Fort Hood lessons promote better force protection
11/05/2010 Story by Donna Miles, American Forces Press Service
WASHINGTON - One year after a tragic shooting spree left 13 people dead and 32 more injured at Fort Hood, Texas, the military is working at every level to apply lessons learned to protect the force against an increasingly complex threat, an Army force-protection official told American Forces Press Service.
The Fort Hood incident forced the military to evaluate, "not just the tactical-level response that happened at Fort Hood specifically, but also the processes and systems and policies that were in place for the Department of Defense as a whole that could have led to what happened," said Mary "Chris" Frels, deputy provost marshal for U.S. Army North.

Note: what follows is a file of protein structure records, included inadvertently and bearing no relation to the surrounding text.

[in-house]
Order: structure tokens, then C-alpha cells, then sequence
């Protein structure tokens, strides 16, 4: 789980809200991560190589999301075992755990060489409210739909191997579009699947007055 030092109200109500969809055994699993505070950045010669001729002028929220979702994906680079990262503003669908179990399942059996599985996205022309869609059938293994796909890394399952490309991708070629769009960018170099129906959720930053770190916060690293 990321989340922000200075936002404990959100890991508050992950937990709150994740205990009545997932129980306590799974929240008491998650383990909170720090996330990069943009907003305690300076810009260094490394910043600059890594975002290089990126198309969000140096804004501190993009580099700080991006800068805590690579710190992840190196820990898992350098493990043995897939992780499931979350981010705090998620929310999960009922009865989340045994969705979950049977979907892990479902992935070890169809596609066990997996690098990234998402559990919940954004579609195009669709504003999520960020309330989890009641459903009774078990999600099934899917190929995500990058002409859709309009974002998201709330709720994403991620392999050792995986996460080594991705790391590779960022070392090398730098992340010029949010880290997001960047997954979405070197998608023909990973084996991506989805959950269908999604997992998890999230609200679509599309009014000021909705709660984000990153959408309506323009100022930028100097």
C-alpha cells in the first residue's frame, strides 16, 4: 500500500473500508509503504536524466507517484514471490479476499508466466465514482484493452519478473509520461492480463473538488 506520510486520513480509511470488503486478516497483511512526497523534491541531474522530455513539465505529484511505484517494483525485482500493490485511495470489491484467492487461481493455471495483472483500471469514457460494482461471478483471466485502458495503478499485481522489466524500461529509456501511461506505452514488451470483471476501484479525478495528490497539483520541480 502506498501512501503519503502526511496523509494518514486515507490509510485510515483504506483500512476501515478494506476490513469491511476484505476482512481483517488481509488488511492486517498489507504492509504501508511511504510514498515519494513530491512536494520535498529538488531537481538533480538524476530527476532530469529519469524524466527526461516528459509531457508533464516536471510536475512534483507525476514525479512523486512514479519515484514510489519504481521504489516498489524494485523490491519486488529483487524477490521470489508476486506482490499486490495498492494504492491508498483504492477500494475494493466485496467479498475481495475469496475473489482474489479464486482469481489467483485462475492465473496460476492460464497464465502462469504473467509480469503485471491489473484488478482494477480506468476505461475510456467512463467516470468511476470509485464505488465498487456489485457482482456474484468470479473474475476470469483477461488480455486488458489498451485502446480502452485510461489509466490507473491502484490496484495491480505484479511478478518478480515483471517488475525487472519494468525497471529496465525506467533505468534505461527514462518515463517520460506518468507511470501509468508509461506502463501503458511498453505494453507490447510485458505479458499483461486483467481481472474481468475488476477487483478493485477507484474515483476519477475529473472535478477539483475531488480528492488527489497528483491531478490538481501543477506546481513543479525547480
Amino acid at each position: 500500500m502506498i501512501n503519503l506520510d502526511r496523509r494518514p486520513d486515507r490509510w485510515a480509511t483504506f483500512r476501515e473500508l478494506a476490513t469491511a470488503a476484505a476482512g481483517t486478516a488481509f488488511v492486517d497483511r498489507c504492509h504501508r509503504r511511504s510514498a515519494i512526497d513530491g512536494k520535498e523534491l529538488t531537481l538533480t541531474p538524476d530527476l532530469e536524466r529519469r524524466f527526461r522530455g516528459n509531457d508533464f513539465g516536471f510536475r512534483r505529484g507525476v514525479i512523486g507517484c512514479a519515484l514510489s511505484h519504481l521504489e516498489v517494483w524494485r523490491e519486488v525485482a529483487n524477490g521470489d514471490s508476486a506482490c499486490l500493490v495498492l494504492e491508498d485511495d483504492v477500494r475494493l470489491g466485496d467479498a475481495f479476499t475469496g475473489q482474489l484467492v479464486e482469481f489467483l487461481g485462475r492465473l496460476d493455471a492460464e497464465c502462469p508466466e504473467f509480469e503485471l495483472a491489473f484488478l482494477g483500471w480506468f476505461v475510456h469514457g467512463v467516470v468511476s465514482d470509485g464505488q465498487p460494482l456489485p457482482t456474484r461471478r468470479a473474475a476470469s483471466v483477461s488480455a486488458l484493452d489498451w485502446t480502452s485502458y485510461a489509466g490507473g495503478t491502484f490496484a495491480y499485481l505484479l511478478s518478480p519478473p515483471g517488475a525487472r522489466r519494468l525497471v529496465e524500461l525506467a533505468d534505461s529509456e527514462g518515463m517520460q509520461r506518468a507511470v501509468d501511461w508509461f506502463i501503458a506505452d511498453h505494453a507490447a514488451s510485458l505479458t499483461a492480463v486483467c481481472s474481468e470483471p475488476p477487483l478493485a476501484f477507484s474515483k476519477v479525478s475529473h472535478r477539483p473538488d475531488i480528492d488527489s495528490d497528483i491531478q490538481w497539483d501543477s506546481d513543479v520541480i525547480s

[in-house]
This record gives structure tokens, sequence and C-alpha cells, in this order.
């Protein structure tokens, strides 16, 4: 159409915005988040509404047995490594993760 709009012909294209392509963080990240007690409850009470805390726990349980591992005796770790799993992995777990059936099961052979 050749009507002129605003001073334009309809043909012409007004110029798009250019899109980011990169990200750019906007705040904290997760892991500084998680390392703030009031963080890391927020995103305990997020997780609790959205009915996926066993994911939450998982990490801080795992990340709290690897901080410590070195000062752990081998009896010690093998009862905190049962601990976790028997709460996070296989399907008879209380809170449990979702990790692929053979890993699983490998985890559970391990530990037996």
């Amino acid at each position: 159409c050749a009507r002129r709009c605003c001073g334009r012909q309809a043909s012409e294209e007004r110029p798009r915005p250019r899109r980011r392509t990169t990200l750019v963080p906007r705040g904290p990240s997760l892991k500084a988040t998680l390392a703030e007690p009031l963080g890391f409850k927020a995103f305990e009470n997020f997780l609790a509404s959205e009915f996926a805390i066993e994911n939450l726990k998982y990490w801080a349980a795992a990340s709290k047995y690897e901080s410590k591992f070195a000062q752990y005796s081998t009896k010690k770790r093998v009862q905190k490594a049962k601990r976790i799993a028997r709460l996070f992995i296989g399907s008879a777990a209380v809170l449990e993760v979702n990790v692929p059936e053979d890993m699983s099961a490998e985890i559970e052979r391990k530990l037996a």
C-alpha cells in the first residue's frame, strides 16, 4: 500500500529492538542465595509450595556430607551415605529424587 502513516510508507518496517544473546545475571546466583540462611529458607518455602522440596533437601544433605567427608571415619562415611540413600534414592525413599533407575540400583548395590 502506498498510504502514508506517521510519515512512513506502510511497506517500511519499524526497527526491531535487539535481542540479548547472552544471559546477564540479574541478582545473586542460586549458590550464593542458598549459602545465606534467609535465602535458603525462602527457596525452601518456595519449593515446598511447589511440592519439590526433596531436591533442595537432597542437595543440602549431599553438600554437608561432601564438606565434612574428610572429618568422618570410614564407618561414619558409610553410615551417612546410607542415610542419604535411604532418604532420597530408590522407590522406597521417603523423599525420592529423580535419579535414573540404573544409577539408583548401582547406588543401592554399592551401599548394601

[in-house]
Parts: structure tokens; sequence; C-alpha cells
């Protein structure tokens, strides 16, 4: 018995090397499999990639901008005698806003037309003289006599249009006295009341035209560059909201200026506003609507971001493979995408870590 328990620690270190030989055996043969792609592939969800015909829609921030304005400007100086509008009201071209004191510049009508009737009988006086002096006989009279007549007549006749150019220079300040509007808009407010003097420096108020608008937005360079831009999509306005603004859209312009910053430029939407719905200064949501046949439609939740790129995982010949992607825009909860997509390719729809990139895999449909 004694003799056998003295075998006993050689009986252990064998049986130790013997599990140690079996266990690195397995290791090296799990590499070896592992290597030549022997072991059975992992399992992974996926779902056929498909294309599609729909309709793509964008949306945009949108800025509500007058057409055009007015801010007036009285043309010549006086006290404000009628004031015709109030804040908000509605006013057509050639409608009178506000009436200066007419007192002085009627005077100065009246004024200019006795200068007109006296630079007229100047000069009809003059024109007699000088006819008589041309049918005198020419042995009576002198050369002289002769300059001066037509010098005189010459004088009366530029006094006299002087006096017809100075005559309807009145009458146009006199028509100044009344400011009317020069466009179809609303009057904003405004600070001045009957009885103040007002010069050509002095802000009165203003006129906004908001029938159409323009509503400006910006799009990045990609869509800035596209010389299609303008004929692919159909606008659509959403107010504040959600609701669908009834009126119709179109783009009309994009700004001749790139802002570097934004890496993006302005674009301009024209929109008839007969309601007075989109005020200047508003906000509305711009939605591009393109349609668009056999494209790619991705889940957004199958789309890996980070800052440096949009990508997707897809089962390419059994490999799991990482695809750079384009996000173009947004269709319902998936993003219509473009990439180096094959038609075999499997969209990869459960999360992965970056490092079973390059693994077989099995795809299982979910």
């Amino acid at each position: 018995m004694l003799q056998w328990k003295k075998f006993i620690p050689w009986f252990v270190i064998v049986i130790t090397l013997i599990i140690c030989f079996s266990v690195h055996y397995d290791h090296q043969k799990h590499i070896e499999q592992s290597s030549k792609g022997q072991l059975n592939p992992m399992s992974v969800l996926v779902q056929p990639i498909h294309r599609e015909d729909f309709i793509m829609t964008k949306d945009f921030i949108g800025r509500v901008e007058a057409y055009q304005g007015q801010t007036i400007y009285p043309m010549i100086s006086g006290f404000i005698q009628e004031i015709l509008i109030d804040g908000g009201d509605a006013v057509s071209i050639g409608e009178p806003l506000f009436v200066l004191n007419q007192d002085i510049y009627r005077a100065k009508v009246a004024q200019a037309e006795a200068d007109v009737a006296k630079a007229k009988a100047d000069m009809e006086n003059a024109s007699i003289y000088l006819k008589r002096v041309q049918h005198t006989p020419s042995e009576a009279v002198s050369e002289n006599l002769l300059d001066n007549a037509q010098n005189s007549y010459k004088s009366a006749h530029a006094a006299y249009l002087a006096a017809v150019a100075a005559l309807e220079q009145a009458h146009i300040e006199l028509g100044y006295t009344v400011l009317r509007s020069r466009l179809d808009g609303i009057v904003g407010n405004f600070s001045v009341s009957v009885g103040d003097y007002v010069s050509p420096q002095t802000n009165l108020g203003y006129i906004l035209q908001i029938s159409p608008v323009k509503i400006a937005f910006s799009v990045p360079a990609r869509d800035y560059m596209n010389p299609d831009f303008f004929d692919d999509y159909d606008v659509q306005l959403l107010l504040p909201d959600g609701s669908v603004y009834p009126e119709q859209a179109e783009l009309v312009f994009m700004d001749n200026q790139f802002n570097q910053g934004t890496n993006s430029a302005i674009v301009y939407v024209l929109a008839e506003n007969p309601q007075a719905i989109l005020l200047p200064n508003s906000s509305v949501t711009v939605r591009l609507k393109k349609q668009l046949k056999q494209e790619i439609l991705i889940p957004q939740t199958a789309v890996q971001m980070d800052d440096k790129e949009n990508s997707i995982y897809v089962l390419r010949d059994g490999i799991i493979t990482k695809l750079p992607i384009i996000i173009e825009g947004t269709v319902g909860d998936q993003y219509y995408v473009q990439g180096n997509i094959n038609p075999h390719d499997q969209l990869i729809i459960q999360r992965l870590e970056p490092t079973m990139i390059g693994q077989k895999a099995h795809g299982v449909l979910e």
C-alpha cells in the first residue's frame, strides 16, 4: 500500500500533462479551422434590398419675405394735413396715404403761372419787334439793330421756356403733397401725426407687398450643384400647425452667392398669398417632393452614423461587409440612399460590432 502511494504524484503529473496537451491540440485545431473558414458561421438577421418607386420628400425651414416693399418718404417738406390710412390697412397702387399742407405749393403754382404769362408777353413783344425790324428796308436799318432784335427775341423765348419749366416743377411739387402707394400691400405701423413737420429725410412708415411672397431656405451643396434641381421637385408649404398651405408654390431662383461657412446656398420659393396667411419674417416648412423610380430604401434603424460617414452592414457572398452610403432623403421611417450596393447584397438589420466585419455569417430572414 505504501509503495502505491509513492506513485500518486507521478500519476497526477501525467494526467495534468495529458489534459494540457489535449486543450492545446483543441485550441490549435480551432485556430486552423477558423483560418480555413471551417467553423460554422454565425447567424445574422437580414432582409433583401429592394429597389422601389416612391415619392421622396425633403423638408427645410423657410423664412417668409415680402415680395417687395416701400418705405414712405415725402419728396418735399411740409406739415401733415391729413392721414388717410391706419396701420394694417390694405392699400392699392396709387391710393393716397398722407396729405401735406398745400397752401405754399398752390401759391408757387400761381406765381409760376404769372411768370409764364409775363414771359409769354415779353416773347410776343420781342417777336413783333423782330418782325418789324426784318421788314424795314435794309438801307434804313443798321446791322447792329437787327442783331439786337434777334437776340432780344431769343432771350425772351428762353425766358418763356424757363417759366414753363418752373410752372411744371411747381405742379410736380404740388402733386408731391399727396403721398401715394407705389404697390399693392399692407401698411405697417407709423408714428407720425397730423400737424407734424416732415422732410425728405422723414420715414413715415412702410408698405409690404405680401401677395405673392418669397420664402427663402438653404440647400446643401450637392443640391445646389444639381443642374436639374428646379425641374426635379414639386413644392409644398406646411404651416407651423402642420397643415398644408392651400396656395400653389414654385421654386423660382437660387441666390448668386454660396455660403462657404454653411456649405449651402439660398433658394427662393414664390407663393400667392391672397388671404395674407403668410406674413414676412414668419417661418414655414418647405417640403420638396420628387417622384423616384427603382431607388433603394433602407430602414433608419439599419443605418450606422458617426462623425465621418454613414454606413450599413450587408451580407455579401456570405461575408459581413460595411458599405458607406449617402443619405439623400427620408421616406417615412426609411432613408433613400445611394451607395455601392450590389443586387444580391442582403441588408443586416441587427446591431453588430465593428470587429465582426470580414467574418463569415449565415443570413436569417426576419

As U.S. Northern Command's Army component, Army North has responsibility for force protection at Fort Hood and all other Army installations in the U.S. homeland.
Frels cited solid department-wide progress in fixing shortcomings identified in several investigations and reviews following the Nov. 5, 2009, incident. These include findings of an independent panel Defense Secretary Robert M. Gates appointed to study the issues and recommendations in their 86-page report issued in January.